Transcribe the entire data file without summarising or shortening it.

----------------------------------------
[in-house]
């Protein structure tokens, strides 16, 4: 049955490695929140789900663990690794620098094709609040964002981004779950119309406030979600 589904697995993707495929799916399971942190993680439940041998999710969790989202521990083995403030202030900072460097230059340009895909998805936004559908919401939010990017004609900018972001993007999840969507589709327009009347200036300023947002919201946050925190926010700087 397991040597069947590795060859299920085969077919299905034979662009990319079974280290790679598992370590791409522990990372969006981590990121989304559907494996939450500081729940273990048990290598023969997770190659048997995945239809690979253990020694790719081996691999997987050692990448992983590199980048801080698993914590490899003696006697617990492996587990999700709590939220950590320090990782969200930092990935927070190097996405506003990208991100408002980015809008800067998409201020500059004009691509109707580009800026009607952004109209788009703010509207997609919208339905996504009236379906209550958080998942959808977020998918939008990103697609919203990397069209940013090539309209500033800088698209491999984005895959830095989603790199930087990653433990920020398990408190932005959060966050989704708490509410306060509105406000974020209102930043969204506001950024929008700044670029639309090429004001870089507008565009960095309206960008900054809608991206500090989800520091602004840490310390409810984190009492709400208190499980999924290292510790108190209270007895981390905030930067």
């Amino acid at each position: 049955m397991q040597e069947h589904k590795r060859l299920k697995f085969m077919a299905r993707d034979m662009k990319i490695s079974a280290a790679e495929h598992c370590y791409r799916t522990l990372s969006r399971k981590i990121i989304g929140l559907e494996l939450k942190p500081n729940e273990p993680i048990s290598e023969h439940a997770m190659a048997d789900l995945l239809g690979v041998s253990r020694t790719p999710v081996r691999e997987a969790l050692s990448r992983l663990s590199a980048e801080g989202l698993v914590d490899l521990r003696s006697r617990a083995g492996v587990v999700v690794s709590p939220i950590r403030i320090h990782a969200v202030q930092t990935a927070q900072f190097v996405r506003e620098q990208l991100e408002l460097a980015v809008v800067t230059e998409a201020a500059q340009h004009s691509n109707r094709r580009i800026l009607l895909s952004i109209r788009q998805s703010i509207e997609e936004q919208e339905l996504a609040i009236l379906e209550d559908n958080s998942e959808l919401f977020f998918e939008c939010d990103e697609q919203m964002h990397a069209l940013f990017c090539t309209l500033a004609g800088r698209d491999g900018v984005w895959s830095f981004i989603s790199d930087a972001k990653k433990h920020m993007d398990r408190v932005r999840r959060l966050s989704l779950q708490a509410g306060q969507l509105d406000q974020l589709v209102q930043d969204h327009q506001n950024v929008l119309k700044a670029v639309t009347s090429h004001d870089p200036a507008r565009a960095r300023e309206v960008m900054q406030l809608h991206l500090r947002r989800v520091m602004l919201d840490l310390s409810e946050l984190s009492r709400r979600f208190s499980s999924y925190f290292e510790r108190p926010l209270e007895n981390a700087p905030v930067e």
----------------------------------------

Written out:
[in-house]
């Protein structure tokens, strides 16, 4: 049955490695929140789900663990690794620098094709609040964002981004779950119309406030979600 589904697995993707495929799916399971942190993680439940041998999710969790989202521990083995403030202030900072460097230059340009895909998805936004559908919401939010990017004609900018972001993007999840969507589709327009009347200036300023947002919201946050925190926010700087 397991040597069947590795060859299920085969077919299905034979662009990319079974280290790679598992370590791409522990990372969006981590990121989304559907494996939450500081729940273990048990290598023969997770190659048997995945239809690979253990020694790719081996691999997987050692990448992983590199980048801080698993914590490899003696006697617990492996587990999700709590939220950590320090990782969200930092990935927070190097996405506003990208991100408002980015809008800067998409201020500059004009691509109707580009800026009607952004109209788009703010509207997609919208339905996504009236379906209550958080998942959808977020998918939008990103697609919203990397069209940013090539309209500033800088698209491999984005895959830095989603790199930087990653433990920020398990408190932005959060966050989704708490509410306060509105406000974020209102930043969204506001950024929008700044670029639309090429004001870089507008565009960095309206960008900054809608991206500090989800520091602004840490310390409810984190009492709400208190499980999924290292510790108190209270007895981390905030930067």
């Amino acid at each position: 049955m397991q040597e069947h589904k590795r060859l299920k697995f085969m077919a299905r993707d034979m662009k990319i490695s079974a280290a790679e495929h598992c370590y791409r799916t522990l990372s969006r399971k981590i990121i989304g929140l559907e494996l939450k942190p500081n729940e273990p993680i048990s290598e023969h439940a997770m190659a048997d789900l995945l239809g690979v041998s253990r020694t790719p999710v081996r691999e997987a969790l050692s990448r992983l663990s590199a980048e801080g989202l698993v914590d490899l521990r003696s006697r617990a083995g492996v587990v999700v690794s709590p939220i950590r403030i320090h990782a969200v202030q930092t990935a927070q900072f190097v996405r506003e620098q990208l991100e408002l460097a980015v809008v800067t230059e998409a201020a500059q340009h004009s691509n109707r094709r580009i800026l009607l895909s952004i109209r788009q998805s703010i509207e997609e936004q919208e339905l996504a609040i009236l379906e209550d559908n958080s998942e959808l919401f977020f998918e939008c939010d990103e697609q919203m964002h990397a069209l940013f990017c090539t309209l500033a004609g800088r698209d491999g900018v984005w895959s830095f981004i989603s790199d930087a972001k990653k433990h920020m993007d398990r408190v932005r999840r959060l966050s989704l779950q708490a509410g306060q969507l509105d406000q974020l589709v209102q930043d969204h327009q506001n950024v929008l119309k700044a670029v639309t009347s090429h004001d870089p200036a507008r565009a960095r300023e309206v960008m900054q406030l809608h991206l500090r947002r989800v520091m602004l919201d840490l310390s409810e946050l984190s009492r709400r979600f208190s499980s999924y925190f290292e510790r108190p926010l209270e007895n981390a700087p905030v930067e």